They aren’t learning rudimentary lessons in how to hold base runners (Strasburg) or adapting to a new defensive position (Harper) or undergoing revamping of their hitting style (Espinosa) or being instructed in the basics of how to make the double play pivot without getting killed.
“The middle infielders have to pass my footwork test,” Manager Davey Johnson said. “They don’t learn how to play the position properly because in high school and college these days the base runners have to slide straight into second base — no takeouts or roll blocks — or the ump calls an automatic double play.”
So last spring, and this year, Johnson has given the same drills to Desmond, Espinosa, Steve Lombardozzi and prospect Anthony Rendon that he learned from the best second baseman ever, Bill Mazeroski. But Johnson never played with Maz. How’d that happen?
“I was young, but I got hold of him, got close to him, played some golf with him,” Johnson said. “Finally, he gave me all these drills to practice, some to do in your hotel room with a towel for second base.”
And Johnson demonstrates how your shoulders have to be square to first base, and your left leg straight under you, to make “the pirouette” pivot, “like a bull making a pass at a matador, but missing him.” That, multiplied by a million, is baseball, a game handed down for generations with many of the basic aptitudes largely unchanged, but requiring years to polish. The double play may really be Maz to Johnson to Desmond to Lombardozzi.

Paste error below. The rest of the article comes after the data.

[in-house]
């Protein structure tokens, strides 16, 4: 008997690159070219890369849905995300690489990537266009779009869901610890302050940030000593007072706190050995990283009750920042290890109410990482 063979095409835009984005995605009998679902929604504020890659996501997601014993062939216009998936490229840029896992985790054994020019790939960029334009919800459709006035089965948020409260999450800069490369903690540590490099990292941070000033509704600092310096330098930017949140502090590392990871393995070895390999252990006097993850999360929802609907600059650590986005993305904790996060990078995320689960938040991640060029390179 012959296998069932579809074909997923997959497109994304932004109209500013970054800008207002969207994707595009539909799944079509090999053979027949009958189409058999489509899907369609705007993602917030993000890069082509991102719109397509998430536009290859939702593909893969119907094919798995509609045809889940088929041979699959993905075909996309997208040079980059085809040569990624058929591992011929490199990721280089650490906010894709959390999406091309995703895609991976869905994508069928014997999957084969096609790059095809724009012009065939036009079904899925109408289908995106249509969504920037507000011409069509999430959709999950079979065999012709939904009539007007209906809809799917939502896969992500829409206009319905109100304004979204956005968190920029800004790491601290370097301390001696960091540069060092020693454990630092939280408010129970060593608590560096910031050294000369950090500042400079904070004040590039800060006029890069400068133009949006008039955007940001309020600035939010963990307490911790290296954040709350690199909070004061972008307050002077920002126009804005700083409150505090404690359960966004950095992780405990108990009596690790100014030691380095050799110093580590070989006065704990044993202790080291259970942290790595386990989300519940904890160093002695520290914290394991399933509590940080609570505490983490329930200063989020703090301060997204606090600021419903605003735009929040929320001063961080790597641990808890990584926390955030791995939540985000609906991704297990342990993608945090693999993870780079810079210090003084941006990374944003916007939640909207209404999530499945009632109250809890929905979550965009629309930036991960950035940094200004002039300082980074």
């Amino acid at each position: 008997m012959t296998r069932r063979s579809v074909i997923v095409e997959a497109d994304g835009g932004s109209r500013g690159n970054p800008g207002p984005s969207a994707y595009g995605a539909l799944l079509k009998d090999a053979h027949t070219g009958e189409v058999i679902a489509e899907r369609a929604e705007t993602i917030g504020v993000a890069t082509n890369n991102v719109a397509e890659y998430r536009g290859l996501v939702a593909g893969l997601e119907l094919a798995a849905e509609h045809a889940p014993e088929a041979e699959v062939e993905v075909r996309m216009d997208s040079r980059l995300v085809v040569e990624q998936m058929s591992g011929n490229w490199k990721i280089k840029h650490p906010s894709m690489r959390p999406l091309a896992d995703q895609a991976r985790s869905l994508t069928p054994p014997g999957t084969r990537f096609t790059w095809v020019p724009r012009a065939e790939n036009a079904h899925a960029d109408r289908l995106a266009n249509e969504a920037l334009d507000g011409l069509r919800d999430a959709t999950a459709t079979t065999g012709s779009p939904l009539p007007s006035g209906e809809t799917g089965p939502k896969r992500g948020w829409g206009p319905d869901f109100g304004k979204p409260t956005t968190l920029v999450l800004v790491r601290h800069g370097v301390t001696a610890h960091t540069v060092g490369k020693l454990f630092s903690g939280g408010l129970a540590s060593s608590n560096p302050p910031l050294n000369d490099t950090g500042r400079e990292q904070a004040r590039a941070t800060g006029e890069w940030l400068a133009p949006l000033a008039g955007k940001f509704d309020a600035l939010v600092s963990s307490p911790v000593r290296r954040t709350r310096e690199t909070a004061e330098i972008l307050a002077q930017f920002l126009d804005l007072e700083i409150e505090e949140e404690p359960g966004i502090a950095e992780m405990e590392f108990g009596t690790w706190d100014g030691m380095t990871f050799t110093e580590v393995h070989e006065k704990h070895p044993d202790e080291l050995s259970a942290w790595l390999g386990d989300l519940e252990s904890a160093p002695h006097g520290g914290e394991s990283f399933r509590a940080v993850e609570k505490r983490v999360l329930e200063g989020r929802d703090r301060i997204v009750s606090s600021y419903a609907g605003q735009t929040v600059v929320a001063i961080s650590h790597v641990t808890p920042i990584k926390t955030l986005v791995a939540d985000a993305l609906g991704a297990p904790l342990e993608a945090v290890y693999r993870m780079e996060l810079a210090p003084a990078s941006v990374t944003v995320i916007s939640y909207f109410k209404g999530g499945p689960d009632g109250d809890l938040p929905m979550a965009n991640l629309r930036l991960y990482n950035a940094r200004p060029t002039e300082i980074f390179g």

Are Derek Jeter and Robinson Cano learning such basics this spring?
Grasping the details that define the game is the daily routine of the Nats here in Florida. In practice, Storen, goofing around, mimicked Zimmerman’s underhand scoop-and-throw of a dribbler. Storen fired submarine toward first base. His throw bounced at least 15 times and barely got there. “It’s harder than it looks,” Storen said to Zimmerman as teammates laughed.
Everything is. In baseball, there’s a trick, a big-league technique, a tip, on how to do absolutely everything. Of all the major sports, baseball takes, by far, the longest to master. Why? Because raw talent and acquired skills are almost equally important.